Severe left ventricular hypertrophy with multifocal subendocardial ischemic lesions

One 3X and two 5X dogsa

Moderate to marked myxomatous thickening of the mitral valves

Three 5X dogs

Myxomatous thickening of the chordae tendineae

One 3X and two 5X dogs

Endocardial thickening of the left ventricular outflow tract

One 1X, two 3X and two 5X dogs

Left atrial endocardial thickening (jet lesions) in 2 of the dogs that developed murmurs of mitral valve insufficiency

One 3X and one 5X dog

Granulomatous inflammatory lesion in the right atrial myocardium

One 3X dog

a Most of the gross and histopathologic findings occurred in these three dogs

Murmurs of mitral valve insufficiency were detected in one 3X (Day 65) and two 5X dogs (Days 135 and 163). These murmurs (grades II-III of VI) were not associated with clinical signs.

Indirect blood pressure was unaffected by pimobendan at the label dose (1X). Mean diastolic blood pressure was decreased in the 3X group (74 mmHg) compared to the control group (82 mmHg). Mean systolic blood pressure was decreased in the 5X group (117 mmHg) compared to the control group (124 mmHg). None of the dogs had clinical signs of hypotension.

On 24-hour Holter monitoring, mean heart rate was increased in the 5X group (101 beats/min) compared to the control group (94 beats/min). Not counting escape beats, the 3X and 5X groups had slightly higher numbers of isolated ventricular ectopic complexes (VEs). The maximum number of non-escape VEs recorded either at baseline or in a control group dog was 4 VEs/24 hours. At either Week 4 or Week 20, three 3X group dogs had maximums of 33, 13, and 10 VEs/24 hours, and two 5X group dogs had maximums of 22 and 9 VEs/24 hours. One 1X group dog with no VEs at baseline had 6 VEs/24 hours at Week 4 and again at Week 20. Second-degree atrioventricular heart block was recorded in one 3X group dog at Weeks 4 and 20, and in one dog from each of the 1X and 5X groups at Week 20. None of the dogs had clinical signs associated with these electrocardiogram changes.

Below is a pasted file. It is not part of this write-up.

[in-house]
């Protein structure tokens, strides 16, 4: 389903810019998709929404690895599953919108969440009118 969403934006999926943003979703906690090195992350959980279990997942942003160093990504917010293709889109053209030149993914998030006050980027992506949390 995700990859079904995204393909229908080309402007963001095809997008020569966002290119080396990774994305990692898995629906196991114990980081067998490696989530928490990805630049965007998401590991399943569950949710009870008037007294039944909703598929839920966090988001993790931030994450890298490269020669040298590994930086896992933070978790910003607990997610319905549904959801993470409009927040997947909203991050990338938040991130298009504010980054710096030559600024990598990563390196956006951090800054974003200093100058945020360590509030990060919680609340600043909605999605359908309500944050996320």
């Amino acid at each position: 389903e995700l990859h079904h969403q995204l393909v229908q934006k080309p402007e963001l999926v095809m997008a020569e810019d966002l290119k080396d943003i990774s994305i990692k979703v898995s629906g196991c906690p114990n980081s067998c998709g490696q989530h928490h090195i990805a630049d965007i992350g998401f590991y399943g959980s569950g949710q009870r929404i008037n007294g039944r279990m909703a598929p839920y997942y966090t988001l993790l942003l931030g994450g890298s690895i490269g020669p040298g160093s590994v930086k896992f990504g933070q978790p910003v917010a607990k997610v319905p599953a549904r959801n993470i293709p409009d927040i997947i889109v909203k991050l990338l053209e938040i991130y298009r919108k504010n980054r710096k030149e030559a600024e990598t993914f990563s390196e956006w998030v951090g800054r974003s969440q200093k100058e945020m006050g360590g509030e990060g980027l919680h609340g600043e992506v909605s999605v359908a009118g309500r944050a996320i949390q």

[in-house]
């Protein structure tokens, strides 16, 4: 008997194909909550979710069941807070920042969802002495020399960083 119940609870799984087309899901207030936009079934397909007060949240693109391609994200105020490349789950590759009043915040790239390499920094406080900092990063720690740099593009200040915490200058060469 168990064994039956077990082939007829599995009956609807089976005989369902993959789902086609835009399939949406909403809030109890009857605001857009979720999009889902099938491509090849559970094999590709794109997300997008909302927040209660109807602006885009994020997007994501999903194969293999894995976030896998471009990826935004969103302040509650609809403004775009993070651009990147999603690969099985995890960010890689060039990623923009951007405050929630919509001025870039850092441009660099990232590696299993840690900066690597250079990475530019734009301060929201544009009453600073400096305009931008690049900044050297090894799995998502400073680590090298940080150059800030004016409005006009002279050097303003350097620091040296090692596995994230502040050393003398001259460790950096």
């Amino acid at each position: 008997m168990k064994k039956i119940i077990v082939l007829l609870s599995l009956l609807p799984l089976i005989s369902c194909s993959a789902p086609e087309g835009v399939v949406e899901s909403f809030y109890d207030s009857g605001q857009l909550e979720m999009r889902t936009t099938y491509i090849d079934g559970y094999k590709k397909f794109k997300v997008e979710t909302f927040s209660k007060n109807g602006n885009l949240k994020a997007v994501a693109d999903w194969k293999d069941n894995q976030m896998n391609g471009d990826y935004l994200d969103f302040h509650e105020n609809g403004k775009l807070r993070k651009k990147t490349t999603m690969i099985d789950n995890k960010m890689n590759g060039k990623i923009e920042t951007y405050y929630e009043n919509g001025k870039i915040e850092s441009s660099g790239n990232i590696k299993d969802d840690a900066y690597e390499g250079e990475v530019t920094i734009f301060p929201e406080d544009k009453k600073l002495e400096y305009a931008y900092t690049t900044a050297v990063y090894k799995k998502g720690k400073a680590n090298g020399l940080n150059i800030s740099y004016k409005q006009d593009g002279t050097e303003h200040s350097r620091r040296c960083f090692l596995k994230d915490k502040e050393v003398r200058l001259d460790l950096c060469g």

Treatment was associated with small differences in mean platelet counts (decreased in the 3X and 1X groups), potassium (increased in the 5X group), glucose (decreased in the 1X and 3X groups), and maximum blood glucose in glucose curves (increased in the 5X group). All individual values for these variables were within the normal range. Three 1X and one 5X group dogs had mild elevations of alkaline phosphatase (less than two times normal).

Loose stools and vomiting were infrequent and self-limiting.

Storage Information: Store at 20° to 25°C (68° to 77°F), excursions permitted between 15° and 30°C (between 59° and 86°F).

How Supplied

VETMEDIN®-CA1 (pimobendan) Chewable Tablets:

Available as 1.25 and 5 mg oblong half-scored chewable tablets - 50 tablets per bottle.

NDC 0010-4610-01 - 1.25 mg - 50 tablets

NDC 0010-4612-01 - 5 mg - 50 tablets


  1 Keene, B., et al. (2019) ACVIM consensus guidelines for the diagnosis and treatment of myxomatous mitral valve disease in dogs. J Vet Intern Med. 33(3):1127-1540.

  2 Malcolm, E.L. et. al. (2018) Diagnostic value of vertebral left atrial size as determined from thoracic radiographs for assessment of left atrial size in dogs with myxomatous mitral valve disease. J AM Vet Med Assoc. 253(8):1038-1045.

Marketed by:

Boehringer Ingelheim Animal Health USA, Inc., Duluth, GA 30096

VETMEDIN® is a registered trademark of Boehringer Ingelheim Vetmedica GmbH used under license.

© 2022 Boehringer Ingelheim Animal Health USA Inc. All rights reserved.


Revised 03/2022


CPN: 1028382.0